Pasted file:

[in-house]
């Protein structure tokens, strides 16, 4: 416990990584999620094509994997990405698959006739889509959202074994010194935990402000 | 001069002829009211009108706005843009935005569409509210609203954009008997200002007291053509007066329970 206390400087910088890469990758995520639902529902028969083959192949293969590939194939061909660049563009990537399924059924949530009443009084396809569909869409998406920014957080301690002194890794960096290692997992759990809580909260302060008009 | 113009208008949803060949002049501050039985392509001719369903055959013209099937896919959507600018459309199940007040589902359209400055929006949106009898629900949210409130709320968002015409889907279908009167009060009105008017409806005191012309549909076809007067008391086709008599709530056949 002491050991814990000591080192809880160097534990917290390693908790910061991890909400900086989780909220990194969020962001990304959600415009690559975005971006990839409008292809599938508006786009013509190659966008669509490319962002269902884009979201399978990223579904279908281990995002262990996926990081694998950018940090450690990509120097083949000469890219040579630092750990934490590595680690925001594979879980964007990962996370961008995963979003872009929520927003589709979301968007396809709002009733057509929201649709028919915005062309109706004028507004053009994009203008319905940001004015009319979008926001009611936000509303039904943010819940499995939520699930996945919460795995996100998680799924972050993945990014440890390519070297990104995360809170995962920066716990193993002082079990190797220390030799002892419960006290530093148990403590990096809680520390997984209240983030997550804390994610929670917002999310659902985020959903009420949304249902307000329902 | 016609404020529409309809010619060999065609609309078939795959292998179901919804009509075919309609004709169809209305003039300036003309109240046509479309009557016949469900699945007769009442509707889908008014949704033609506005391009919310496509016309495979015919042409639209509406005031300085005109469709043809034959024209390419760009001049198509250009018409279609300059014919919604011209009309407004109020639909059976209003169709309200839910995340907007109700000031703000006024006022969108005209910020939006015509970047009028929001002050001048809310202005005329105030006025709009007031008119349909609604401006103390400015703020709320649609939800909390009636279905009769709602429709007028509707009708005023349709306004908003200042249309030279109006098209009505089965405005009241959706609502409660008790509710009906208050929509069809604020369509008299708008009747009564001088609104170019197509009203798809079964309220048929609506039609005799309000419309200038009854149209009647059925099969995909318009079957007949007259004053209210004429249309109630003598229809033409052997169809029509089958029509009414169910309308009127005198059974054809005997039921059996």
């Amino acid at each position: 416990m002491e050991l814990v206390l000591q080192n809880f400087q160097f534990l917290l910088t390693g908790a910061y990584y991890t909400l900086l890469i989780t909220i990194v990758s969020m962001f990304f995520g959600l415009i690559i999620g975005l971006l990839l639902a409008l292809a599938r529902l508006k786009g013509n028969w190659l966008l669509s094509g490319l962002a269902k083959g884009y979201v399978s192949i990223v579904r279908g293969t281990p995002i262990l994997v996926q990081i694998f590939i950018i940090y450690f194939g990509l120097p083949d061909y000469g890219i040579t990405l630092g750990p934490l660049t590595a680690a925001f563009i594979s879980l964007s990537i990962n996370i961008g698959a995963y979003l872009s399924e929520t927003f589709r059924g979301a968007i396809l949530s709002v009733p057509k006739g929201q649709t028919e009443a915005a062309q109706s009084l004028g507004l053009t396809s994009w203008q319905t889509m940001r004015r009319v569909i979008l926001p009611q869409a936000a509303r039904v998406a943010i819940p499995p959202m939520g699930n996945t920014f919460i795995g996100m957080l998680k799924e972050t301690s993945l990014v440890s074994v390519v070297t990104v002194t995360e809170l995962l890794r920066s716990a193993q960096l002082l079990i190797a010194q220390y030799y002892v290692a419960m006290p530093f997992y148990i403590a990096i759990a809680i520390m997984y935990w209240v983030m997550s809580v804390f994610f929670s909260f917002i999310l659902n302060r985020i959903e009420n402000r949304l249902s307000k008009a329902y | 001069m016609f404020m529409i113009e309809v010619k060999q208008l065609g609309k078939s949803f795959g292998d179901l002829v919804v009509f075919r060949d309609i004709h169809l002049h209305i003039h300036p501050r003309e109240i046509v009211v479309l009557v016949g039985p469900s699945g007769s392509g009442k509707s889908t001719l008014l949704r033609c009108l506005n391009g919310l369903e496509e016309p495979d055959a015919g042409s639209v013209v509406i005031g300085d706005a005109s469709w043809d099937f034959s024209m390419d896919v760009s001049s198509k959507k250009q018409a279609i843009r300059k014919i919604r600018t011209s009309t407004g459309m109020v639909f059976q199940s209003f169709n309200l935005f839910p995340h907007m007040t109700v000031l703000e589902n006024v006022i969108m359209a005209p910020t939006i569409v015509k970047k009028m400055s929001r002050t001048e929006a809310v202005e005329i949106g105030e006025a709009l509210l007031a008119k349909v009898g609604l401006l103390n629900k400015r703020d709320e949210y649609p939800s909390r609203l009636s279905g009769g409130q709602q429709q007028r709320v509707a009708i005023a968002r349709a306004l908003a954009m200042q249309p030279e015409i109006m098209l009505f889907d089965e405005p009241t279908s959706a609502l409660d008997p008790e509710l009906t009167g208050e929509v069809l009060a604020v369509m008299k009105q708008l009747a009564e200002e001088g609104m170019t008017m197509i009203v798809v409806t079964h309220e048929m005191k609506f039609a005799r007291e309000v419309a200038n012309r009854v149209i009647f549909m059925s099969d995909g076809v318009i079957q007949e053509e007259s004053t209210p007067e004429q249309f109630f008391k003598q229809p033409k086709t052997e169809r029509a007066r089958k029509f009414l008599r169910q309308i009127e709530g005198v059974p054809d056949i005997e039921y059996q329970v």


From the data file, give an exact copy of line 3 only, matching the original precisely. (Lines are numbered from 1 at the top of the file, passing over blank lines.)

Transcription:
């Amino acid at each position: 416990m002491e050991l814990v206390l000591q080192n809880f400087q160097f534990l917290l910088t390693g908790a910061y990584y991890t909400l900086l890469i989780t909220i990194v990758s969020m962001f990304f995520g959600l415009i690559i999620g975005l971006l990839l639902a409008l292809a599938r529902l508006k786009g013509n028969w190659l966008l669509s094509g490319l962002a269902k083959g884009y979201v399978s192949i990223v579904r279908g293969t281990p995002i262990l994997v996926q990081i694998f590939i950018i940090y450690f194939g990509l120097p083949d061909y000469g890219i040579t990405l630092g750990p934490l660049t590595a680690a925001f563009i594979s879980l964007s990537i990962n996370i961008g698959a995963y979003l872009s399924e929520t927003f589709r059924g979301a968007i396809l949530s709002v009733p057509k006739g929201q649709t028919e009443a915005a062309q109706s009084l004028g507004l053009t396809s994009w203008q319905t889509m940001r004015r009319v569909i979008l926001p009611q869409a936000a509303r039904v998406a943010i819940p499995p959202m939520g699930n996945t920014f919460i795995g996100m957080l998680k799924e972050t301690s993945l990014v440890s074994v390519v070297t990104v002194t995360e809170l995962l890794r920066s716990a193993q960096l002082l079990i190797a010194q220390y030799y002892v290692a419960m006290p530093f997992y148990i403590a990096i759990a809680i520390m997984y935990w209240v983030m997550s809580v804390f994610f929670s909260f917002i999310l659902n302060r985020i959903e009420n402000r949304l249902s307000k008009a329902y | 001069m016609f404020m529409i113009e309809v010619k060999q208008l065609g609309k078939s949803f795959g292998d179901l002829v919804v009509f075919r060949d309609i004709h169809l002049h209305i003039h300036p501050r003309e109240i046509v009211v479309l009557v016949g039985p469900s699945g007769s392509g009442k509707s889908t001719l008014l949704r033609c009108l506005n391009g919310l369903e496509e016309p495979d055959a015919g042409s639209v013209v509406i005031g300085d706005a005109s469709w043809d099937f034959s024209m390419d896919v760009s001049s198509k959507k250009q018409a279609i843009r300059k014919i919604r600018t011209s009309t407004g459309m109020v639909f059976q199940s209003f169709n309200l935005f839910p995340h907007m007040t109700v000031l703000e589902n006024v006022i969108m359209a005209p910020t939006i569409v015509k970047k009028m400055s929001r002050t001048e929006a809310v202005e005329i949106g105030e006025a709009l509210l007031a008119k349909v009898g609604l401006l103390n629900k400015r703020d709320e949210y649609p939800s909390r609203l009636s279905g009769g409130q709602q429709q007028r709320v509707a009708i005023a968002r349709a306004l908003a954009m200042q249309p030279e015409i109006m098209l009505f889907d089965e405005p009241t279908s959706a609502l409660d008997p008790e509710l009906t009167g208050e929509v069809l009060a604020v369509m008299k009105q708008l009747a009564e200002e001088g609104m170019t008017m197509i009203v798809v409806t079964h309220e048929m005191k609506f039609a005799r007291e309000v419309a200038n012309r009854v149209i009647f549909m059925s099969d995909g076809v318009i079957q007949e053509e007259s004053t209210p007067e004429q249309f109630f008391k003598q229809p033409k086709t052997e169809r029509a007066r089958k029509f009414l008599r169910q309308i009127e709530g005198v059974p054809d056949i005997e039921y059996q329970v």